With the latest live-action movie starring Hugh Jackman as Marvel Comics’ X-Men legend in theaters, it’s worth appreciating the mutant’s roots told through the motion comic Wolverine Origin (Shout! Factory and Marvel Knights Animation, not rated, $14.97).
Based on the six-issue, comic book series from 2002, the slightly animated story takes place in 19th century Canada and introduces the rich, young and sickly James Howlett to viewers.
A series of unfortunate encounters with a grandfather, a servant class boy named Dog Logan and cousin Rose leads to the young Howlett discovering his horrific abilities to sprout claws and tap into his animal instincts.
I won’t give much more away other than to report writer Paul Jenkins delivered a tragic tale of loss and lifelong suffering that leads to the birth and complex personality of one of comic books most popular superheroes.
As far as the story’s presentation on the DVD format, I’ll first report that I’m not much of a fan of the initiatives by both Marvel and DC Entertainment to bring PG-13, direct-to-disc-related cartoons based on legendary sequential-art series to life. I’ve rarely liked the efforts and have often been disappointed by the animation style.
My beef was always that the onscreen work could never capture the artist’s incredible effort. However, I can’t complain with the release of Wolverine Origin. It liberally uses artists Andy Kubert and Richard Isanove’s visual masterpiece, literally ripping art pieces from the pages and configuring them into an animated format.
We get about a 50-minute, violent soap opera broken up into six chapters and near perfectly mirroring of the book’s style.
The key to a successful motion comic is not the art or story, that’s already brilliant, but the devil is in the visual and audio details.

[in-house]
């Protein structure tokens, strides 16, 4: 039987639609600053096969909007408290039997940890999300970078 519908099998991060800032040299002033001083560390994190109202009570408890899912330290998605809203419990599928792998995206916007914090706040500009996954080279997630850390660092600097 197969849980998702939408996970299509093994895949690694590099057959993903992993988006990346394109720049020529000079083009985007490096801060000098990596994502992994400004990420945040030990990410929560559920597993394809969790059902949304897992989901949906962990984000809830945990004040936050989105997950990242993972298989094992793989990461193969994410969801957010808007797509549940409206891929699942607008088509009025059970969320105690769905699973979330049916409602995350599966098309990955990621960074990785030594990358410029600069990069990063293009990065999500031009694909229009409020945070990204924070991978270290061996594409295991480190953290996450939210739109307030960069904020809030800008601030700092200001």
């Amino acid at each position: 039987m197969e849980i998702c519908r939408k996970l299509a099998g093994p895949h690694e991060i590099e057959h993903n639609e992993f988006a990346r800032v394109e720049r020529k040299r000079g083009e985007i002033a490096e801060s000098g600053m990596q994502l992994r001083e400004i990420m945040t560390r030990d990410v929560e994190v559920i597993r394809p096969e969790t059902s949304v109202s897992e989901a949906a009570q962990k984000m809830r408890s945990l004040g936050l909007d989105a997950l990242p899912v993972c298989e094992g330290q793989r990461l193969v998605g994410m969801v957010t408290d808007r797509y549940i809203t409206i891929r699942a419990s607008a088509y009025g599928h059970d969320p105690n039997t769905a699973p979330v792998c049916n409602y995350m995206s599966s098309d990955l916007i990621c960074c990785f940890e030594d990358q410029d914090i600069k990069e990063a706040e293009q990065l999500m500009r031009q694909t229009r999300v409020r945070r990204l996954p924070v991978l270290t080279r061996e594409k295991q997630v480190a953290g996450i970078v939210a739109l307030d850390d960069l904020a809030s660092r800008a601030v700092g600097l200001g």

In this case, the sophisticated digital film storyboard features effects such as snow flakes falling, coat panels moving, a crackling fireplace, textured shadows, the occasional eyebrow raise, eyeball movement along with camera pans and zooming.
Added also are moving mouths replacing dialogue bubbles, sound effects and a musical score that all lead to not quite the traditional cartoon but a living art landscape for the viewer to appreciate. And, potent voice-over work kept the emotions running strong throughout the highly charged story.
Digital craftsmen Atomic Cartoons delivered the magic, and I was riveted to the DVD presentation throughout.
Now, would I suggest not reading the original source material from Marvel and simply view Wolverine Origin? Absolutely not. However, watching Mr. Kubert and Mr. Isanove’s art dance about on a wide screen is certainly an experience worth admiring.
Best extra: Bonuses on the DVD include a pair of 15-minute featurettes, with the one devoted to the artwork being the stand out.
The discussion revolves around the process of Mr. Kubert doing enhanced pencil work and then Mr. Isanove digitally painting over it, bypassing the inking process but giving the art a very vibrant and textured, watercolor effect bathed in sepia tones. It’s fascinating to hear about the creative process in action.